Alternating between the past and present, Meredith and Nina will finally hear the singular, harrowing story of their mother's life, and what they learn is a secret so terrible and terrifying that it will shake the very foundation of their family and change who they believe they are.
©2010 Kristin Hannah; (P)2010 Brilliance Audio, Inc.
"Winter Garden" has to one of my most favorite books by Kristin Hannah. The book is about 3 women and their journey of discovery of who they are, of family history, of sacrifices made, of sisterhood and family secrets.
The book opens up when sisters Meredith and Nina are putting on a family play of a ‘fairy tale’ their mother Anya often tells them at night – of a Russian Prince and peasant girl. The acting out of this play angers Anya and the play is stopped. This is when they, as sisters become distant with each other and believe their cold, distant mother doesn’t love them. Fast forward to current day – when the 2 sisters; Meredith, the nurturer who runs the family apple orchard but living in a troubled marriage - Nina, prize-winning and world-renowned photojournalist, someone who avoids coming home and committing to a relationship, and Anya, their mother. They are forced to deal with their father’s death and promises each has made to him on his death bed. These promises force the 3 women to open up about their lives to each other and discover who they are as women and what they want. As Anya finally tells the full fairy tale of the prince and peasant girl - Meredith and Nina discover who their mother really is, of her strength, endurance and regrets.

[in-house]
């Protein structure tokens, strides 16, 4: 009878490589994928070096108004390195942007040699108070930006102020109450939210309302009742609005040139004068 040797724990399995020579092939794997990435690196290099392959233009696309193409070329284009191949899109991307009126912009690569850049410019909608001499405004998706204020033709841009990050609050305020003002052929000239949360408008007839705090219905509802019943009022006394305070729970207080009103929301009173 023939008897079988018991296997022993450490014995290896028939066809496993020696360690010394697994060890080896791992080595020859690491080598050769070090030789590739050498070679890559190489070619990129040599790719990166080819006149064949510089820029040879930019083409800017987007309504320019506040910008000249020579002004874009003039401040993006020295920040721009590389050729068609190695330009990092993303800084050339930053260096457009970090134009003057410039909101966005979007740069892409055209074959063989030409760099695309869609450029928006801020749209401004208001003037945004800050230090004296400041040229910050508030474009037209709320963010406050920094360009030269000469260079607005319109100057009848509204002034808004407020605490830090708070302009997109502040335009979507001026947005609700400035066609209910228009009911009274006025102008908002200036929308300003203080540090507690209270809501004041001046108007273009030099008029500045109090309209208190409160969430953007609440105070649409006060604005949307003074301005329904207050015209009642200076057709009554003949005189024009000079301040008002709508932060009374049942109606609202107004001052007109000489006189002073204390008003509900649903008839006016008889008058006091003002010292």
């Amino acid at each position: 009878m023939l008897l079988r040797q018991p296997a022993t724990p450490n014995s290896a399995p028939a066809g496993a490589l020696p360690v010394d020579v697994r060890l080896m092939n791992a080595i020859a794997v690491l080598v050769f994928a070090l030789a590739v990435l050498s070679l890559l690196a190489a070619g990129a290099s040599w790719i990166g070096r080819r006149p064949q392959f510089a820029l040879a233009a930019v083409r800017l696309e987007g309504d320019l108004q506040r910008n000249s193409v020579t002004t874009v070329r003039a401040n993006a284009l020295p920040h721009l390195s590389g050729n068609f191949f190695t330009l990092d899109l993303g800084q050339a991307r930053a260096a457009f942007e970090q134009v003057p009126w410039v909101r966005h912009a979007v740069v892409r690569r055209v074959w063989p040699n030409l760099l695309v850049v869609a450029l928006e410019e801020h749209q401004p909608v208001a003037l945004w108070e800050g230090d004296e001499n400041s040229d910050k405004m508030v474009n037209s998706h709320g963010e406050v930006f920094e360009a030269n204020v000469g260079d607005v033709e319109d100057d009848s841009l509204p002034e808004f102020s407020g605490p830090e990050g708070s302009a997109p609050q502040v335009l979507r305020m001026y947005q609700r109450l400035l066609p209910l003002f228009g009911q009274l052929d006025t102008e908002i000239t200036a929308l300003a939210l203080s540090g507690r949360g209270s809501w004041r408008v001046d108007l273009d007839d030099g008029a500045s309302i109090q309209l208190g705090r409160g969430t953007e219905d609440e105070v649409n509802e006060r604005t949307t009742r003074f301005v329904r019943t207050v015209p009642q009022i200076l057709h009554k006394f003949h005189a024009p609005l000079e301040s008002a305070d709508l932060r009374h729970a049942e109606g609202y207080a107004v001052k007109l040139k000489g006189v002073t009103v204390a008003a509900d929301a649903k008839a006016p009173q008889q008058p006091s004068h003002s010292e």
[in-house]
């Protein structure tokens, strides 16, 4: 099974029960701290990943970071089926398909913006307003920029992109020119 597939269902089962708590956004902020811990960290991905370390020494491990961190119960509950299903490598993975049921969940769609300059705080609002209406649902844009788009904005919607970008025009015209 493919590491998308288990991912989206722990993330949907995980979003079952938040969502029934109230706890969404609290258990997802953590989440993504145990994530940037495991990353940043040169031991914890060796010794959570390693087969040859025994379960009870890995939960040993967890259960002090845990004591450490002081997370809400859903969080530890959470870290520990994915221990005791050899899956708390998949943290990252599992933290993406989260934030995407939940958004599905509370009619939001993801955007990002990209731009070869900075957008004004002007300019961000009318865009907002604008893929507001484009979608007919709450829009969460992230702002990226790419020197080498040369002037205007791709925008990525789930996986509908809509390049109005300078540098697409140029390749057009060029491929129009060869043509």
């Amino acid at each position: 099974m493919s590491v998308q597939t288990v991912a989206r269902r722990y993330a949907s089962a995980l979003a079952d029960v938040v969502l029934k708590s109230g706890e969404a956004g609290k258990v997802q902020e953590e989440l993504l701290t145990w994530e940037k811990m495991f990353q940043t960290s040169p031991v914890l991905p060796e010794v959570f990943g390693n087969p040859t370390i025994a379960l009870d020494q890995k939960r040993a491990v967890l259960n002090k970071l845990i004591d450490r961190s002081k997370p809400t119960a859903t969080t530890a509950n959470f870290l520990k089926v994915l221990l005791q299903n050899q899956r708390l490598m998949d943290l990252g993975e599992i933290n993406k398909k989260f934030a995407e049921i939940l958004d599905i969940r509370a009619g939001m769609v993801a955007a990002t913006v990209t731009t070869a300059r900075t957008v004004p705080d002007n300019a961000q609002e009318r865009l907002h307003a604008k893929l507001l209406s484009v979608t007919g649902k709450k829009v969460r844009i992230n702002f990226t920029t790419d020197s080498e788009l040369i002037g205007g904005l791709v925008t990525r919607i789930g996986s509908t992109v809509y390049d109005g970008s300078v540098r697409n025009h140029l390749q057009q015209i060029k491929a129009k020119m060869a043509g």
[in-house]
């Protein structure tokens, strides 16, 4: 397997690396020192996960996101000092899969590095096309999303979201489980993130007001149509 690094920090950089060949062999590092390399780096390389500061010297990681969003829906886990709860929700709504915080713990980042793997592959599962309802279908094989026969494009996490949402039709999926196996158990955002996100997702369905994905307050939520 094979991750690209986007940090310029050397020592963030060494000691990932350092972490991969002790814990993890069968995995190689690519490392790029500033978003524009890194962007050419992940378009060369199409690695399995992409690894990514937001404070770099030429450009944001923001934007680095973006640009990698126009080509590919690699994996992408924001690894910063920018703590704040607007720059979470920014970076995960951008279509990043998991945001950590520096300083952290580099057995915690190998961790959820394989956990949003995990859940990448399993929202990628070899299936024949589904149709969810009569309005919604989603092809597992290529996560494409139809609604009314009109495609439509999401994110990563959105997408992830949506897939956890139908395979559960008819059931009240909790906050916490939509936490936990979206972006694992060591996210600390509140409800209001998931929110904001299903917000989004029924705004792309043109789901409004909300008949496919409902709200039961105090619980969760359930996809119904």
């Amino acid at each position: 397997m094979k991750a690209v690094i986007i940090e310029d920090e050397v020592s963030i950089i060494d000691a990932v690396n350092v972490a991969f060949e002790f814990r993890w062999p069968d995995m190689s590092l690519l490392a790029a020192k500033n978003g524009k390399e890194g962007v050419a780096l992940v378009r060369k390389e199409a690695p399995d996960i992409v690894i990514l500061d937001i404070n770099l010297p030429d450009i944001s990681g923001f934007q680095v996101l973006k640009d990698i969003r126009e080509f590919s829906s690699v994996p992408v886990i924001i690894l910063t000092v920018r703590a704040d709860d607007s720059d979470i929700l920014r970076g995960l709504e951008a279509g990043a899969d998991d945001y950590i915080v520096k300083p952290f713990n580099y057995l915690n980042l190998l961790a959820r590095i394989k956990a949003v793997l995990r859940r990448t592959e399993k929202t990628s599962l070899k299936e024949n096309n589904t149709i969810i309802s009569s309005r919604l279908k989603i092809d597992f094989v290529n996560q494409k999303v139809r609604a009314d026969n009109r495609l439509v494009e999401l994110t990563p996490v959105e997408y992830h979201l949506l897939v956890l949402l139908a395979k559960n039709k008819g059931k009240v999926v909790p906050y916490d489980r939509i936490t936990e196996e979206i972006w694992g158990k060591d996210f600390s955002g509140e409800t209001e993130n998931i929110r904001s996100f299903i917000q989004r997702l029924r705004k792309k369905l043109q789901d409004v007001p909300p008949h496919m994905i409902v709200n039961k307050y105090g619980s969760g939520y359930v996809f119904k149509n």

There are moments in this books that are sad, heartbreaking, yet captivating – I so enjoyed the story within a story although not always a happy or feel good type of read. I did feel the beginning of the book was a little slow to take off but well worth hanging in there - so I would give the book more of a 4 1/2 stars. There were some surprises and some parts that were very predictable. This actually was an audiobook which was narrated by Susan Ericksen. I felt she did an excellent job and made the book very enjoyable to listen to, her Irish and Russian accents were right on for me.
The characters' behavior is unnatural & unrealistic, in my opinion. Neither mother or daughters would repond as these women did, given their circumstances.
A good narration, however.
The accents and voices are great for immersing me in the stories.
This book's first half is almost painful. The characters are annoying at best - spoiled, selfish, and I had no love. But the second half makes up for it. Wow. the story had me in tears more than once, and I could not stop listening. I know this story will stay with me a long time. It makes me want to seek out more stories from that time and place.